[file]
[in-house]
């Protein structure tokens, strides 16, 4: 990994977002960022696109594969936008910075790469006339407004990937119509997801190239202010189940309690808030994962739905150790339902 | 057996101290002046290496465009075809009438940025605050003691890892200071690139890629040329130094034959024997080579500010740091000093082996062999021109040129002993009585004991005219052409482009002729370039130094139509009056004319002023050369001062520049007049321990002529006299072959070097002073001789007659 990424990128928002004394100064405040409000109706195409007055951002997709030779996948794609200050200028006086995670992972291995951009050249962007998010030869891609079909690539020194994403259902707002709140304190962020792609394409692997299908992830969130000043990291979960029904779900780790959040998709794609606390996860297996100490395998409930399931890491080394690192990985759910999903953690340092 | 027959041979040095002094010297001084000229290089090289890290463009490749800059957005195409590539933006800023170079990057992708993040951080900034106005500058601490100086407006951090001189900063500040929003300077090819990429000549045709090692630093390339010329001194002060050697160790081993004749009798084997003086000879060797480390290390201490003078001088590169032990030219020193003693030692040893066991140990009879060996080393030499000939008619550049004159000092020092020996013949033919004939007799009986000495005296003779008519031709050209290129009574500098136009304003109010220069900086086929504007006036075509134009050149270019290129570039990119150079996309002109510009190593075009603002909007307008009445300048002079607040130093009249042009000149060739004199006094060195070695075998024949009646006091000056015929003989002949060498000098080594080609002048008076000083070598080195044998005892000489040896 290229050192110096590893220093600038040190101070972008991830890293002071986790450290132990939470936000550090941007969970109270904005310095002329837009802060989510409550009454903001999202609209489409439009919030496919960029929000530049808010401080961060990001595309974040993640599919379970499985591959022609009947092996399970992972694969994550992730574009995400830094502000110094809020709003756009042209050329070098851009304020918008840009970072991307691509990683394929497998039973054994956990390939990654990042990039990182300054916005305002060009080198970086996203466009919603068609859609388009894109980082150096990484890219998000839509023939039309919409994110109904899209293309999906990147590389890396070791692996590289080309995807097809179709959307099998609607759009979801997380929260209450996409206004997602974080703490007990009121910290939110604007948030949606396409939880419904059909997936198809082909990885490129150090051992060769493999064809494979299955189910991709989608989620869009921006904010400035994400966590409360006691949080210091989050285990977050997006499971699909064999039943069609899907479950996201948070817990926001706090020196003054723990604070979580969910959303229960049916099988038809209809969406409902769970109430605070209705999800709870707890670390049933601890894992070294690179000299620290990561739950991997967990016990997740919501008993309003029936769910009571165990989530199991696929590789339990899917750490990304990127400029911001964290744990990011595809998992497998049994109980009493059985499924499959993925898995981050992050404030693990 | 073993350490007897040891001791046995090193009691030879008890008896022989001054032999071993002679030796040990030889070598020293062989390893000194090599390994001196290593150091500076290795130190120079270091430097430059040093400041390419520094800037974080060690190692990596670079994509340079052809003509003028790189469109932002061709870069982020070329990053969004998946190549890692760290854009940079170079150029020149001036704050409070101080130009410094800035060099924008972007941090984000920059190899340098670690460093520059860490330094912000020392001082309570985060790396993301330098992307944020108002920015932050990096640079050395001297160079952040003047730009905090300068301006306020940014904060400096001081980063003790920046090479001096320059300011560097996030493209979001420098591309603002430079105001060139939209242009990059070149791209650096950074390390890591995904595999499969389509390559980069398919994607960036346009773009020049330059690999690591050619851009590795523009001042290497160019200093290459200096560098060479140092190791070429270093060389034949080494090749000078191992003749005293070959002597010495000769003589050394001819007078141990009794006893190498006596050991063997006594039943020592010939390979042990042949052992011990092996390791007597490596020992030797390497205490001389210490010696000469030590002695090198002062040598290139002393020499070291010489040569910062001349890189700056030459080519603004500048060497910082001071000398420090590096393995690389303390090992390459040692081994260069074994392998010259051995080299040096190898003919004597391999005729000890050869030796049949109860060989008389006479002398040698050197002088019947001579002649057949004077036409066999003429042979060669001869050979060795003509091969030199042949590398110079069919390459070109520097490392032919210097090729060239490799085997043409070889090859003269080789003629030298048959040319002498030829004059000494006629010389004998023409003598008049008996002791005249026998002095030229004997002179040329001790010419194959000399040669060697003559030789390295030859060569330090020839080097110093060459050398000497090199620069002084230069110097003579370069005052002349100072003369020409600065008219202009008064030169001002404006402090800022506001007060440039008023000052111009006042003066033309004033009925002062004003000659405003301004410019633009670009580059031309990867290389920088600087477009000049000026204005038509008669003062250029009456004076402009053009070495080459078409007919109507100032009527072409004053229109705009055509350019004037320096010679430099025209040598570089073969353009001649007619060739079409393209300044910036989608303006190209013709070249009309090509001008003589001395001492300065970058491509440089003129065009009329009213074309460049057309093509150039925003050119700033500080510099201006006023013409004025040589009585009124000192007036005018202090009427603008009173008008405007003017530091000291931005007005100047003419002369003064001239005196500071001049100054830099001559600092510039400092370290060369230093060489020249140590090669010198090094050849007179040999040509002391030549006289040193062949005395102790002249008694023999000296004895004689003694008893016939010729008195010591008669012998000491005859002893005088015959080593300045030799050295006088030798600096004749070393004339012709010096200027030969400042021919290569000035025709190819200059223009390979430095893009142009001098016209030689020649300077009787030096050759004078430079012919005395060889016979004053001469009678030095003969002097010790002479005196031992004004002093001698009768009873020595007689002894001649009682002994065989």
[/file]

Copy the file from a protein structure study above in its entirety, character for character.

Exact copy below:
[in-house]
């Protein structure tokens, strides 16, 4: 990994977002960022696109594969936008910075790469006339407004990937119509997801190239202010189940309690808030994962739905150790339902 | 057996101290002046290496465009075809009438940025605050003691890892200071690139890629040329130094034959024997080579500010740091000093082996062999021109040129002993009585004991005219052409482009002729370039130094139509009056004319002023050369001062520049007049321990002529006299072959070097002073001789007659 990424990128928002004394100064405040409000109706195409007055951002997709030779996948794609200050200028006086995670992972291995951009050249962007998010030869891609079909690539020194994403259902707002709140304190962020792609394409692997299908992830969130000043990291979960029904779900780790959040998709794609606390996860297996100490395998409930399931890491080394690192990985759910999903953690340092 | 027959041979040095002094010297001084000229290089090289890290463009490749800059957005195409590539933006800023170079990057992708993040951080900034106005500058601490100086407006951090001189900063500040929003300077090819990429000549045709090692630093390339010329001194002060050697160790081993004749009798084997003086000879060797480390290390201490003078001088590169032990030219020193003693030692040893066991140990009879060996080393030499000939008619550049004159000092020092020996013949033919004939007799009986000495005296003779008519031709050209290129009574500098136009304003109010220069900086086929504007006036075509134009050149270019290129570039990119150079996309002109510009190593075009603002909007307008009445300048002079607040130093009249042009000149060739004199006094060195070695075998024949009646006091000056015929003989002949060498000098080594080609002048008076000083070598080195044998005892000489040896 290229050192110096590893220093600038040190101070972008991830890293002071986790450290132990939470936000550090941007969970109270904005310095002329837009802060989510409550009454903001999202609209489409439009919030496919960029929000530049808010401080961060990001595309974040993640599919379970499985591959022609009947092996399970992972694969994550992730574009995400830094502000110094809020709003756009042209050329070098851009304020918008840009970072991307691509990683394929497998039973054994956990390939990654990042990039990182300054916005305002060009080198970086996203466009919603068609859609388009894109980082150096990484890219998000839509023939039309919409994110109904899209293309999906990147590389890396070791692996590289080309995807097809179709959307099998609607759009979801997380929260209450996409206004997602974080703490007990009121910290939110604007948030949606396409939880419904059909997936198809082909990885490129150090051992060769493999064809494979299955189910991709989608989620869009921006904010400035994400966590409360006691949080210091989050285990977050997006499971699909064999039943069609899907479950996201948070817990926001706090020196003054723990604070979580969910959303229960049916099988038809209809969406409902769970109430605070209705999800709870707890670390049933601890894992070294690179000299620290990561739950991997967990016990997740919501008993309003029936769910009571165990989530199991696929590789339990899917750490990304990127400029911001964290744990990011595809998992497998049994109980009493059985499924499959993925898995981050992050404030693990 | 073993350490007897040891001791046995090193009691030879008890008896022989001054032999071993002679030796040990030889070598020293062989390893000194090599390994001196290593150091500076290795130190120079270091430097430059040093400041390419520094800037974080060690190692990596670079994509340079052809003509003028790189469109932002061709870069982020070329990053969004998946190549890692760290854009940079170079150029020149001036704050409070101080130009410094800035060099924008972007941090984000920059190899340098670690460093520059860490330094912000020392001082309570985060790396993301330098992307944020108002920015932050990096640079050395001297160079952040003047730009905090300068301006306020940014904060400096001081980063003790920046090479001096320059300011560097996030493209979001420098591309603002430079105001060139939209242009990059070149791209650096950074390390890591995904595999499969389509390559980069398919994607960036346009773009020049330059690999690591050619851009590795523009001042290497160019200093290459200096560098060479140092190791070429270093060389034949080494090749000078191992003749005293070959002597010495000769003589050394001819007078141990009794006893190498006596050991063997006594039943020592010939390979042990042949052992011990092996390791007597490596020992030797390497205490001389210490010696000469030590002695090198002062040598290139002393020499070291010489040569910062001349890189700056030459080519603004500048060497910082001071000398420090590096393995690389303390090992390459040692081994260069074994392998010259051995080299040096190898003919004597391999005729000890050869030796049949109860060989008389006479002398040698050197002088019947001579002649057949004077036409066999003429042979060669001869050979060795003509091969030199042949590398110079069919390459070109520097490392032919210097090729060239490799085997043409070889090859003269080789003629030298048959040319002498030829004059000494006629010389004998023409003598008049008996002791005249026998002095030229004997002179040329001790010419194959000399040669060697003559030789390295030859060569330090020839080097110093060459050398000497090199620069002084230069110097003579370069005052002349100072003369020409600065008219202009008064030169001002404006402090800022506001007060440039008023000052111009006042003066033309004033009925002062004003000659405003301004410019633009670009580059031309990867290389920088600087477009000049000026204005038509008669003062250029009456004076402009053009070495080459078409007919109507100032009527072409004053229109705009055509350019004037320096010679430099025209040598570089073969353009001649007619060739079409393209300044910036989608303006190209013709070249009309090509001008003589001395001492300065970058491509440089003129065009009329009213074309460049057309093509150039925003050119700033500080510099201006006023013409004025040589009585009124000192007036005018202090009427603008009173008008405007003017530091000291931005007005100047003419002369003064001239005196500071001049100054830099001559600092510039400092370290060369230093060489020249140590090669010198090094050849007179040999040509002391030549006289040193062949005395102790002249008694023999000296004895004689003694008893016939010729008195010591008669012998000491005859002893005088015959080593300045030799050295006088030798600096004749070393004339012709010096200027030969400042021919290569000035025709190819200059223009390979430095893009142009001098016209030689020649300077009787030096050759004078430079012919005395060889016979004053001469009678030095003969002097010790002479005196031992004004002093001698009768009873020595007689002894001649009682002994065989």